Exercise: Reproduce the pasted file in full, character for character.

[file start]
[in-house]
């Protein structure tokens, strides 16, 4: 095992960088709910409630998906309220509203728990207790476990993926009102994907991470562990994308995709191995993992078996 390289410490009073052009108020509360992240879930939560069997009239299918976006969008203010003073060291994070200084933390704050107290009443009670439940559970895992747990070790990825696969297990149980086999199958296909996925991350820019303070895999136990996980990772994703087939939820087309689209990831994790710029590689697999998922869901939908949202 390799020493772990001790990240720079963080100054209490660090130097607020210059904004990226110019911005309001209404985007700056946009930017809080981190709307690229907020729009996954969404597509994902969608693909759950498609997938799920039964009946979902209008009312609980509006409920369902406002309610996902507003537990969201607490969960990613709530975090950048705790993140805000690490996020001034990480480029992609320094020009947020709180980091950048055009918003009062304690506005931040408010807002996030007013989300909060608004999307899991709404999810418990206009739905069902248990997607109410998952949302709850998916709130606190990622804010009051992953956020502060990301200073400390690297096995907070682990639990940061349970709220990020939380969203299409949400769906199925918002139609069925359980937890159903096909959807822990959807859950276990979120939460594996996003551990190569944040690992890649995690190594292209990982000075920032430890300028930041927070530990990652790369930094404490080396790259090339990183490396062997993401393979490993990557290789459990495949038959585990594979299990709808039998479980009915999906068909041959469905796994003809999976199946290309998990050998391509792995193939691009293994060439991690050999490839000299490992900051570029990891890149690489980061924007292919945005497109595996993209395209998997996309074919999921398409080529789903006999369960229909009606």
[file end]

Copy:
[in-house]
């Protein structure tokens, strides 16, 4: 095992960088709910409630998906309220509203728990207790476990993926009102994907991470562990994308995709191995993992078996 390289410490009073052009108020509360992240879930939560069997009239299918976006969008203010003073060291994070200084933390704050107290009443009670439940559970895992747990070790990825696969297990149980086999199958296909996925991350820019303070895999136990996980990772994703087939939820087309689209990831994790710029590689697999998922869901939908949202 390799020493772990001790990240720079963080100054209490660090130097607020210059904004990226110019911005309001209404985007700056946009930017809080981190709307690229907020729009996954969404597509994902969608693909759950498609997938799920039964009946979902209008009312609980509006409920369902406002309610996902507003537990969201607490969960990613709530975090950048705790993140805000690490996020001034990480480029992609320094020009947020709180980091950048055009918003009062304690506005931040408010807002996030007013989300909060608004999307899991709404999810418990206009739905069902248990997607109410998952949302709850998916709130606190990622804010009051992953956020502060990301200073400390690297096995907070682990639990940061349970709220990020939380969203299409949400769906199925918002139609069925359980937890159903096909959807822990959807859950276990979120939460594996996003551990190569944040690992890649995690190594292209990982000075920032430890300028930041927070530990990652790369930094404490080396790259090339990183490396062997993401393979490993990557290789459990495949038959585990594979299990709808039998479980009915999906068909041959469905796994003809999976199946290309998990050998391509792995193939691009293994060439991690050999490839000299490992900051570029990891890149690489980061924007292919945005497109595996993209395209998997996309074919999921398409080529789903006999369960229909009606």